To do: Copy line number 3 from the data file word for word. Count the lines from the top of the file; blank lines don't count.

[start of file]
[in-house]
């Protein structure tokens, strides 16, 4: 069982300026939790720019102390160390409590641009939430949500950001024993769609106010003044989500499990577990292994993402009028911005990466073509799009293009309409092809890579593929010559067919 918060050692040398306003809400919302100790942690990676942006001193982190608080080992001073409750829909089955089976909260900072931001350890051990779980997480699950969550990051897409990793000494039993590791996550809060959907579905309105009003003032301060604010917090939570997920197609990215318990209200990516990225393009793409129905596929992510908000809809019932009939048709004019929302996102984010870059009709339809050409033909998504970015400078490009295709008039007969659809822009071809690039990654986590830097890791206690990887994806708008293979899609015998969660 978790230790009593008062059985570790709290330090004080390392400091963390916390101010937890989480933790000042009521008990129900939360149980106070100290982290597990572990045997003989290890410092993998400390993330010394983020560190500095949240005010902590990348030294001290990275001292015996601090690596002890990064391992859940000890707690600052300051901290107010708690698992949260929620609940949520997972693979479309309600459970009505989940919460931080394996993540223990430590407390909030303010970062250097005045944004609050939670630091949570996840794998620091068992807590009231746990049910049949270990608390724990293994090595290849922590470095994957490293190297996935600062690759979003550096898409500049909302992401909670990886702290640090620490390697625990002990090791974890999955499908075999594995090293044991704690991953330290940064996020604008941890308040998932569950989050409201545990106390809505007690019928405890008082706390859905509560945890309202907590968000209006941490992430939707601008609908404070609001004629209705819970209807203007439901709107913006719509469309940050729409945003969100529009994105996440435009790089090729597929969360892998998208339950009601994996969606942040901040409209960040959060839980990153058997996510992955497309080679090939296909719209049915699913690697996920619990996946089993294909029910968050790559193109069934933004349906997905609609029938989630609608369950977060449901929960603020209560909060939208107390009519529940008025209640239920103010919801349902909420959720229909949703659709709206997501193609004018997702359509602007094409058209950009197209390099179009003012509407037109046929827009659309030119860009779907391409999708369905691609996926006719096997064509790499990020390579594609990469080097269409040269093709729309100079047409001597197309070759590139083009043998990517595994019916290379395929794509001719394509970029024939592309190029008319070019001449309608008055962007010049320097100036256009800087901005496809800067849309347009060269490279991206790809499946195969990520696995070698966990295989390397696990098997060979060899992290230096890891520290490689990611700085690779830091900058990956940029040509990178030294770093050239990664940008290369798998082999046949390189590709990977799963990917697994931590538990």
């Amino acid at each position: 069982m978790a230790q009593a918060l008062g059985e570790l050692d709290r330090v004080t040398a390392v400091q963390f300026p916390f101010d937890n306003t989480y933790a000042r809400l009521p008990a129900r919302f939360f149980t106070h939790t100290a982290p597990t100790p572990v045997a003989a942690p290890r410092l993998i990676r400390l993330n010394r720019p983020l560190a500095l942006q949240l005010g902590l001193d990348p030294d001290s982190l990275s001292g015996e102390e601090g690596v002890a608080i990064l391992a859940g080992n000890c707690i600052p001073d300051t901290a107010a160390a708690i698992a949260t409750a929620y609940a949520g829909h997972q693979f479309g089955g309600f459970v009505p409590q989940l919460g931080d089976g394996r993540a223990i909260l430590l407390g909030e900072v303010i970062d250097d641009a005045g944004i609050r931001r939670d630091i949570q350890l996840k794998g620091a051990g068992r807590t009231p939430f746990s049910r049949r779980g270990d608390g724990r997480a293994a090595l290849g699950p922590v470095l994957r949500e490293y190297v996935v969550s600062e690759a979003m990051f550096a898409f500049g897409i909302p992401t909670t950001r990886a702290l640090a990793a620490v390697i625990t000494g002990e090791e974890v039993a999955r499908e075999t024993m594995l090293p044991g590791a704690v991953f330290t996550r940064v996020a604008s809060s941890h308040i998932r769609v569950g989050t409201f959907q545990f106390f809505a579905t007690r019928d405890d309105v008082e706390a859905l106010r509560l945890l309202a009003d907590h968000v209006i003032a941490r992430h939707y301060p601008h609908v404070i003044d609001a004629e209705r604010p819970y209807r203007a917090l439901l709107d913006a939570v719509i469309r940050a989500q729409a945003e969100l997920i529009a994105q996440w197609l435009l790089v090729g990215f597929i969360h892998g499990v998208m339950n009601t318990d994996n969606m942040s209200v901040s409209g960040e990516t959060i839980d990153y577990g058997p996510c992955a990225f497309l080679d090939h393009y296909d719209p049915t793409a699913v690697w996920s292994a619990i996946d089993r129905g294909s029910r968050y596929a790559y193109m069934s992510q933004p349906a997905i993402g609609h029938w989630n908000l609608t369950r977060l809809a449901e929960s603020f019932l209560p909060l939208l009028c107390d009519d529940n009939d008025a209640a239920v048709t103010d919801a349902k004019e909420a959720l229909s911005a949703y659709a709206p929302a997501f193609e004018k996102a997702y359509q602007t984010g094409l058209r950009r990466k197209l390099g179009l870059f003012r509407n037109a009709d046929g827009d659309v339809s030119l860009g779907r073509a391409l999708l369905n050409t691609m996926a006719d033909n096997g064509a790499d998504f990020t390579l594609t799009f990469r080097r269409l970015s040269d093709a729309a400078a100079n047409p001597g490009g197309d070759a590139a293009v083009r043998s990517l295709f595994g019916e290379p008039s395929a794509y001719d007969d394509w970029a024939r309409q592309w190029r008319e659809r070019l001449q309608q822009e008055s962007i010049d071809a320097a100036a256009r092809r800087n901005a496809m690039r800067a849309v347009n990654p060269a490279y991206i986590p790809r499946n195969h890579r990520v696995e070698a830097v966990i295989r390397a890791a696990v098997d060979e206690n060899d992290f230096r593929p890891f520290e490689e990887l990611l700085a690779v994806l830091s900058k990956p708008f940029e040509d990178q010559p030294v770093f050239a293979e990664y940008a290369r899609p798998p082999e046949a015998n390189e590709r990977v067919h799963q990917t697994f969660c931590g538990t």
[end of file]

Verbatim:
């Amino acid at each position: 069982m978790a230790q009593a918060l008062g059985e570790l050692d709290r330090v004080t040398a390392v400091q963390f300026p916390f101010d937890n306003t989480y933790a000042r809400l009521p008990a129900r919302f939360f149980t106070h939790t100290a982290p597990t100790p572990v045997a003989a942690p290890r410092l993998i990676r400390l993330n010394r720019p983020l560190a500095l942006q949240l005010g902590l001193d990348p030294d001290s982190l990275s001292g015996e102390e601090g690596v002890a608080i990064l391992a859940g080992n000890c707690i600052p001073d300051t901290a107010a160390a708690i698992a949260t409750a929620y609940a949520g829909h997972q693979f479309g089955g309600f459970v009505p409590q989940l919460g931080d089976g394996r993540a223990i909260l430590l407390g909030e900072v303010i970062d250097d641009a005045g944004i609050r931001r939670d630091i949570q350890l996840k794998g620091a051990g068992r807590t009231p939430f746990s049910r049949r779980g270990d608390g724990r997480a293994a090595l290849g699950p922590v470095l994957r949500e490293y190297v996935v969550s600062e690759a979003m990051f550096a898409f500049g897409i909302p992401t909670t950001r990886a702290l640090a990793a620490v390697i625990t000494g002990e090791e974890v039993a999955r499908e075999t024993m594995l090293p044991g590791a704690v991953f330290t996550r940064v996020a604008s809060s941890h308040i998932r769609v569950g989050t409201f959907q545990f106390f809505a579905t007690r019928d405890d309105v008082e706390a859905l106010r509560l945890l309202a009003d907590h968000v209006i003032a941490r992430h939707y301060p601008h609908v404070i003044d609001a004629e209705r604010p819970y209807r203007a917090l439901l709107d913006a939570v719509i469309r940050a989500q729409a945003e969100l997920i529009a994105q996440w197609l435009l790089v090729g990215f597929i969360h892998g499990v998208m339950n009601t318990d994996n969606m942040s209200v901040s409209g960040e990516t959060i839980d990153y577990g058997p996510c992955a990225f497309l080679d090939h393009y296909d719209p049915t793409a699913v690697w996920s292994a619990i996946d089993r129905g294909s029910r968050y596929a790559y193109m069934s992510q933004p349906a997905i993402g609609h029938w989630n908000l609608t369950r977060l809809a449901e929960s603020f019932l209560p909060l939208l009028c107390d009519d529940n009939d008025a209640a239920v048709t103010d919801a349902k004019e909420a959720l229909s911005a949703y659709a709206p929302a997501f193609e004018k996102a997702y359509q602007t984010g094409l058209r950009r990466k197209l390099g179009l870059f003012r509407n037109a009709d046929g827009d659309v339809s030119l860009g779907r073509a391409l999708l369905n050409t691609m996926a006719d033909n096997g064509a790499d998504f990020t390579l594609t799009f990469r080097r269409l970015s040269d093709a729309a400078a100079n047409p001597g490009g197309d070759a590139a293009v083009r043998s990517l295709f595994g019916e290379p008039s395929a794509y001719d007969d394509w970029a024939r309409q592309w190029r008319e659809r070019l001449q309608q822009e008055s962007i010049d071809a320097a100036a256009r092809r800087n901005a496809m690039r800067a849309v347009n990654p060269a490279y991206i986590p790809r499946n195969h890579r990520v696995e070698a830097v966990i295989r390397a890791a696990v098997d060979e206690n060899d992290f230096r593929p890891f520290e490689e990887l990611l700085a690779v994806l830091s900058k990956p708008f940029e040509d990178q010559p030294v770093f050239a293979e990664y940008a290369r899609p798998p082999e046949a015998n390189e590709r990977v067919h799963q990917t697994f969660c931590g538990t």